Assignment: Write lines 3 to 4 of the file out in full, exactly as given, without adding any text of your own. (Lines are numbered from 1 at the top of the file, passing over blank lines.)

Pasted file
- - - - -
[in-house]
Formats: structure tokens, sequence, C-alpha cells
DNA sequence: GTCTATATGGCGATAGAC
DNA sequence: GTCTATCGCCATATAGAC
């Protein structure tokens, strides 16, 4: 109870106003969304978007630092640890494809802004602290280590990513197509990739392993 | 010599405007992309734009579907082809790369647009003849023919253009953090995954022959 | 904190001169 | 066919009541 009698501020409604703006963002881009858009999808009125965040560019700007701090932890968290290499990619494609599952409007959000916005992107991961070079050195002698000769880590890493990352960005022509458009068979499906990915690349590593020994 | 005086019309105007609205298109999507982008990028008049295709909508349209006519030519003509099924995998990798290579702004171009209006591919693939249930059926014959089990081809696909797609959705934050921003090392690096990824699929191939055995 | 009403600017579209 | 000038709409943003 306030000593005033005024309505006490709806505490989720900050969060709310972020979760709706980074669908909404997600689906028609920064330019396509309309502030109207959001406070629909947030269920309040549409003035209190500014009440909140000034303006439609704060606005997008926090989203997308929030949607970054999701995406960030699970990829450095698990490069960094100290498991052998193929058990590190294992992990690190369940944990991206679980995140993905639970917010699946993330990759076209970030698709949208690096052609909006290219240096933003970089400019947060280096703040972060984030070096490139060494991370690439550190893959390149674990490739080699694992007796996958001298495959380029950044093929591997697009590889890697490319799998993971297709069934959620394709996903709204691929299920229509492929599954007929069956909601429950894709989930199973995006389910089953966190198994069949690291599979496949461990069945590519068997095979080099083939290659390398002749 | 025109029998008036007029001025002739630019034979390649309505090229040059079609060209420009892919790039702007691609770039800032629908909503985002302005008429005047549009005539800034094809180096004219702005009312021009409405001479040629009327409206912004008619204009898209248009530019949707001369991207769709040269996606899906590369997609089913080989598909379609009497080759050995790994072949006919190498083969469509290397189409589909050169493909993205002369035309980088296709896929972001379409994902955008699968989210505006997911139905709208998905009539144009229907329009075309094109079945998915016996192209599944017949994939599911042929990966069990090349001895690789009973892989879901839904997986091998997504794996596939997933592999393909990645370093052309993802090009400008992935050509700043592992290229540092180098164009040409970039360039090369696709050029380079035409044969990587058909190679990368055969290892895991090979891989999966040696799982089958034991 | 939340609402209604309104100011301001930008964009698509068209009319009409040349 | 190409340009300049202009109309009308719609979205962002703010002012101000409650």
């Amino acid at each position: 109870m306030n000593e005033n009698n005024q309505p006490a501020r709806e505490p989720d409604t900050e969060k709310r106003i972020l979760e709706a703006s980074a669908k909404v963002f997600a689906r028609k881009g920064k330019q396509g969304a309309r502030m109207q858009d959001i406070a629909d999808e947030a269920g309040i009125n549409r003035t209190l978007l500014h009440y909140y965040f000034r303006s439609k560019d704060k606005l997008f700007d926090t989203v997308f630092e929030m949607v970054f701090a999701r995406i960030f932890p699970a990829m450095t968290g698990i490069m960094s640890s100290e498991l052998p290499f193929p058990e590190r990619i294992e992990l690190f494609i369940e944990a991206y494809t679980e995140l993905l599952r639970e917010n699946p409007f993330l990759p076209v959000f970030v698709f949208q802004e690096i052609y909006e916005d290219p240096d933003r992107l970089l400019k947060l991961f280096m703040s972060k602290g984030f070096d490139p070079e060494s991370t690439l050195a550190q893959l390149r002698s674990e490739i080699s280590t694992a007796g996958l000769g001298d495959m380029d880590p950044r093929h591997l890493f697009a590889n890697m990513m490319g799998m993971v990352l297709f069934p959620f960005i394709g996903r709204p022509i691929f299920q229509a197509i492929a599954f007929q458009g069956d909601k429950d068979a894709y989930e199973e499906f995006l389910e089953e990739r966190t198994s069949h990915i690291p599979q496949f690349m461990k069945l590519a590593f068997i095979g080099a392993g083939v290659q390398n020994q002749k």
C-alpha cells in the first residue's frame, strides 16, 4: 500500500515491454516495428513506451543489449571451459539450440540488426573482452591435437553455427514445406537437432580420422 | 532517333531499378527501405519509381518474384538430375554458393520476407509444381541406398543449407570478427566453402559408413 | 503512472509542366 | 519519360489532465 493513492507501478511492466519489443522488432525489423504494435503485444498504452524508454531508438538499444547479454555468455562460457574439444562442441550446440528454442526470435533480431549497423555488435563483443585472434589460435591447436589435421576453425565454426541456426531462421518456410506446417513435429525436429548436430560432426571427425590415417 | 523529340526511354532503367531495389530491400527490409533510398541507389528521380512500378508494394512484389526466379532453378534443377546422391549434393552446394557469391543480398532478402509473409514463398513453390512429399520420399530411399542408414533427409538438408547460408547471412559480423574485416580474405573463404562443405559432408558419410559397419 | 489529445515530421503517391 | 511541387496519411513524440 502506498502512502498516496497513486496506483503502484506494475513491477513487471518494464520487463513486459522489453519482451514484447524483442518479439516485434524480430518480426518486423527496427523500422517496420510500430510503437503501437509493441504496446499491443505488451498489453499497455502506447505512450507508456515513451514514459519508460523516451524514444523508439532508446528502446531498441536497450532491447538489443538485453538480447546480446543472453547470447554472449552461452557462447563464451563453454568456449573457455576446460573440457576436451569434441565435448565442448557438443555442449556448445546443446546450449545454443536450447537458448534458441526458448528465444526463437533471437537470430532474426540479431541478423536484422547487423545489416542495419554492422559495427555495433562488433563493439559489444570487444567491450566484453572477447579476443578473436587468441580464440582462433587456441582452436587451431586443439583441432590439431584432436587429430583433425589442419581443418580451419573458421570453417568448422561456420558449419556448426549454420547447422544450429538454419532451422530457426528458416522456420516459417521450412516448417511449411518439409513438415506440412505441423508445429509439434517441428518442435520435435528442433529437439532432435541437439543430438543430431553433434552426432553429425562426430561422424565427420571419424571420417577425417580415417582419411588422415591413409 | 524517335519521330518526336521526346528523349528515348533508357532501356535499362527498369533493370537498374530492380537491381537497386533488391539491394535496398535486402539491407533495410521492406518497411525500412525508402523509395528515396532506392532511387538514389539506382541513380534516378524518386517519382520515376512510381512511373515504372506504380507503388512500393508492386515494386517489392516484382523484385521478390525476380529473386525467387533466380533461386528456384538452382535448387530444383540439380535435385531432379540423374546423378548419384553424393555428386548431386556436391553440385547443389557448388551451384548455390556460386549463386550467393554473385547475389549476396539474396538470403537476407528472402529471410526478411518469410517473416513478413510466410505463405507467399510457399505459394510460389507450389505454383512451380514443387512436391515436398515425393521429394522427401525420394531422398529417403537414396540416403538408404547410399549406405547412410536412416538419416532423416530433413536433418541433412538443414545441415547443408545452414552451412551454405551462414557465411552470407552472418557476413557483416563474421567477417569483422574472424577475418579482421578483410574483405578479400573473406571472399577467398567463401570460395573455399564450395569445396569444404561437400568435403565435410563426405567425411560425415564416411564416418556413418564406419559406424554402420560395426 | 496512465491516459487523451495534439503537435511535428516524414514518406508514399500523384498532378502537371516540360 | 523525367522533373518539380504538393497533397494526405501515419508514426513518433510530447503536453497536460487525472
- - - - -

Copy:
DNA sequence: GTCTATATGGCGATAGAC
DNA sequence: GTCTATCGCCATATAGAC